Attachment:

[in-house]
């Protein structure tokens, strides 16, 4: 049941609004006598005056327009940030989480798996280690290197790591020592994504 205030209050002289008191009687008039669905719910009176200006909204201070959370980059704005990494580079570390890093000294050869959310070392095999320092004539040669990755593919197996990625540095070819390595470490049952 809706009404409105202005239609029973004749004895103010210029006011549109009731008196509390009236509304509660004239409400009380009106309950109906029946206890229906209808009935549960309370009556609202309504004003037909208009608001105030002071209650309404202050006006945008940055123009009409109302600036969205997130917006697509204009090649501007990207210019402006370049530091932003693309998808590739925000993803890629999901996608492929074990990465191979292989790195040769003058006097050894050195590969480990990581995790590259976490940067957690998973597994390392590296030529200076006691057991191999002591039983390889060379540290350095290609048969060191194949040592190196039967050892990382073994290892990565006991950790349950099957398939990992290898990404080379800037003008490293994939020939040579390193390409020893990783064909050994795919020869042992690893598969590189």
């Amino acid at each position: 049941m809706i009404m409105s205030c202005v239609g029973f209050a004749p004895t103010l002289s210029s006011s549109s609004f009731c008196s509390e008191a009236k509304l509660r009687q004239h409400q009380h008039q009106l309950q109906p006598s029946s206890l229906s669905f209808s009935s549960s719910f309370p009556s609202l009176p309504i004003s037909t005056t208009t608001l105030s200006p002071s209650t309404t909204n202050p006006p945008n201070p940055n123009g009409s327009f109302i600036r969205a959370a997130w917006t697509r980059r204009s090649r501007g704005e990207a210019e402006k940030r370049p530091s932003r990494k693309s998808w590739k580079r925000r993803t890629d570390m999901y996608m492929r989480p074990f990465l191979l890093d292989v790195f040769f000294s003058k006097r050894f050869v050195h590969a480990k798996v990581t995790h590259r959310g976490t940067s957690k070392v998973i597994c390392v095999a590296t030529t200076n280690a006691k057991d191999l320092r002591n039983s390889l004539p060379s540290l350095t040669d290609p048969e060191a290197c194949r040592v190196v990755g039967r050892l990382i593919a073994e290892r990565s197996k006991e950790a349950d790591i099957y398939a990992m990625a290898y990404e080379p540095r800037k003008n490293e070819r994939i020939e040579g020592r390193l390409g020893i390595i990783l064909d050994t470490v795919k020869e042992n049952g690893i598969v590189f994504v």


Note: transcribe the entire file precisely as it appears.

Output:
[in-house]
């Protein structure tokens, strides 16, 4: 049941609004006598005056327009940030989480798996280690290197790591020592994504 205030209050002289008191009687008039669905719910009176200006909204201070959370980059704005990494580079570390890093000294050869959310070392095999320092004539040669990755593919197996990625540095070819390595470490049952 809706009404409105202005239609029973004749004895103010210029006011549109009731008196509390009236509304509660004239409400009380009106309950109906029946206890229906209808009935549960309370009556609202309504004003037909208009608001105030002071209650309404202050006006945008940055123009009409109302600036969205997130917006697509204009090649501007990207210019402006370049530091932003693309998808590739925000993803890629999901996608492929074990990465191979292989790195040769003058006097050894050195590969480990990581995790590259976490940067957690998973597994390392590296030529200076006691057991191999002591039983390889060379540290350095290609048969060191194949040592190196039967050892990382073994290892990565006991950790349950099957398939990992290898990404080379800037003008490293994939020939040579390193390409020893990783064909050994795919020869042992690893598969590189």
């Amino acid at each position: 049941m809706i009404m409105s205030c202005v239609g029973f209050a004749p004895t103010l002289s210029s006011s549109s609004f009731c008196s509390e008191a009236k509304l509660r009687q004239h409400q009380h008039q009106l309950q109906p006598s029946s206890l229906s669905f209808s009935s549960s719910f309370p009556s609202l009176p309504i004003s037909t005056t208009t608001l105030s200006p002071s209650t309404t909204n202050p006006p945008n201070p940055n123009g009409s327009f109302i600036r969205a959370a997130w917006t697509r980059r204009s090649r501007g704005e990207a210019e402006k940030r370049p530091s932003r990494k693309s998808w590739k580079r925000r993803t890629d570390m999901y996608m492929r989480p074990f990465l191979l890093d292989v790195f040769f000294s003058k006097r050894f050869v050195h590969a480990k798996v990581t995790h590259r959310g976490t940067s957690k070392v998973i597994c390392v095999a590296t030529t200076n280690a006691k057991d191999l320092r002591n039983s390889l004539p060379s540290l350095t040669d290609p048969e060191a290197c194949r040592v190196v990755g039967r050892l990382i593919a073994e290892r990565s197996k006991e950790a349950d790591i099957y398939a990992m990625a290898y990404e080379p540095r800037k003008n490293e070819r994939i020939e040579g020592r390193l390409g020893i390595i990783l064909d050994t470490v795919k020869e042992n049952g690893i598969v590189f994504v």